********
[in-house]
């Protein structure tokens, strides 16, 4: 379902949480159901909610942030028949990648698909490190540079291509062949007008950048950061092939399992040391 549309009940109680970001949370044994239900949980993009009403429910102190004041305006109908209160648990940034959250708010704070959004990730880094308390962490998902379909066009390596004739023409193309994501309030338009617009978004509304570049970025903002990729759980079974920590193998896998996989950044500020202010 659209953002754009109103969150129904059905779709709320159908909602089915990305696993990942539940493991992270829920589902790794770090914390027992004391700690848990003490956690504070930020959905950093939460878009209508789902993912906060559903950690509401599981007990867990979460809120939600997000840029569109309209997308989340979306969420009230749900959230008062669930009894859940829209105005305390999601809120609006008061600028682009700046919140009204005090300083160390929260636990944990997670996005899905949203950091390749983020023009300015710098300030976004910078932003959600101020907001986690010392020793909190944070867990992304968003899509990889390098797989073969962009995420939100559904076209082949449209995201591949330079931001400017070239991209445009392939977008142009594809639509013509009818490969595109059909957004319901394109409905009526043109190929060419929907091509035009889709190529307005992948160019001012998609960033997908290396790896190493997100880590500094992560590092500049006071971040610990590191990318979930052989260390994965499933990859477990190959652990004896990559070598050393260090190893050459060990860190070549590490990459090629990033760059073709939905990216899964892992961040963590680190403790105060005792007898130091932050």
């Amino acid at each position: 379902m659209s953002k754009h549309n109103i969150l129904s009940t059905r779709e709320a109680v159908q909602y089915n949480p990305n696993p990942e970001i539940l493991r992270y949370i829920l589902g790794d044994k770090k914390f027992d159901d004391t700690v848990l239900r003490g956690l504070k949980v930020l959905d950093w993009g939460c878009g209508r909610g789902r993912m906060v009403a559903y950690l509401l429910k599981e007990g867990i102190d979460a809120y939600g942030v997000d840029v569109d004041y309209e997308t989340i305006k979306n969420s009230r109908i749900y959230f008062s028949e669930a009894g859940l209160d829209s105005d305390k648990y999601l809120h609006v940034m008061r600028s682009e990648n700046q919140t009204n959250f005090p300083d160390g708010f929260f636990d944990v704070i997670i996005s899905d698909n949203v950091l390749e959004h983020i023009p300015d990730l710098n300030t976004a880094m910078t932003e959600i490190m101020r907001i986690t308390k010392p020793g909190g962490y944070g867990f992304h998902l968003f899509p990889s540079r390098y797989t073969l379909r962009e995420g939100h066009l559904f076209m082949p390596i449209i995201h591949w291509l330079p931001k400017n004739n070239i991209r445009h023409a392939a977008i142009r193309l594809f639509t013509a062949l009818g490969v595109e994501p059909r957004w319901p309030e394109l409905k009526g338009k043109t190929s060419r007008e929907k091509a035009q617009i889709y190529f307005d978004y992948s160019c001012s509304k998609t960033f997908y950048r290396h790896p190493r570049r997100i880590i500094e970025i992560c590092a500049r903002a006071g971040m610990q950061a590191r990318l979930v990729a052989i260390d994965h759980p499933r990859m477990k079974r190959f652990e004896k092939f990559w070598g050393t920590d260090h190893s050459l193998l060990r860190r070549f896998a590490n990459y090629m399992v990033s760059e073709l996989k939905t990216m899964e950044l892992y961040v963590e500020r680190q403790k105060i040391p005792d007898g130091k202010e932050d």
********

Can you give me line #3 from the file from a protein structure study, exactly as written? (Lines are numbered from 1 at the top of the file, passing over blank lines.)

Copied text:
């Amino acid at each position: 379902m659209s953002k754009h549309n109103i969150l129904s009940t059905r779709e709320a109680v159908q909602y089915n949480p990305n696993p990942e970001i539940l493991r992270y949370i829920l589902g790794d044994k770090k914390f027992d159901d004391t700690v848990l239900r003490g956690l504070k949980v930020l959905d950093w993009g939460c878009g209508r909610g789902r993912m906060v009403a559903y950690l509401l429910k599981e007990g867990i102190d979460a809120y939600g942030v997000d840029v569109d004041y309209e997308t989340i305006k979306n969420s009230r109908i749900y959230f008062s028949e669930a009894g859940l209160d829209s105005d305390k648990y999601l809120h609006v940034m008061r600028s682009e990648n700046q919140t009204n959250f005090p300083d160390g708010f929260f636990d944990v704070i997670i996005s899905d698909n949203v950091l390749e959004h983020i023009p300015d990730l710098n300030t976004a880094m910078t932003e959600i490190m101020r907001i986690t308390k010392p020793g909190g962490y944070g867990f992304h998902l968003f899509p990889s540079r390098y797989t073969l379909r962009e995420g939100h066009l559904f076209m082949p390596i449209i995201h591949w291509l330079p931001k400017n004739n070239i991209r445009h023409a392939a977008i142009r193309l594809f639509t013509a062949l009818g490969v595109e994501p059909r957004w319901p309030e394109l409905k009526g338009k043109t190929s060419r007008e929907k091509a035009q617009i889709y190529f307005d978004y992948s160019c001012s509304k998609t960033f997908y950048r290396h790896p190493r570049r997100i880590i500094e970025i992560c590092a500049r903002a006071g971040m610990q950061a590191r990318l979930v990729a052989i260390d994965h759980p499933r990859m477990k079974r190959f652990e004896k092939f990559w070598g050393t920590d260090h190893s050459l193998l060990r860190r070549f896998a590490n990459y090629m399992v990033s760059e073709l996989k939905t990216m899964e950044l892992y961040v963590e500020r680190q403790k105060i040391p005792d007898g130091k202010e932050d």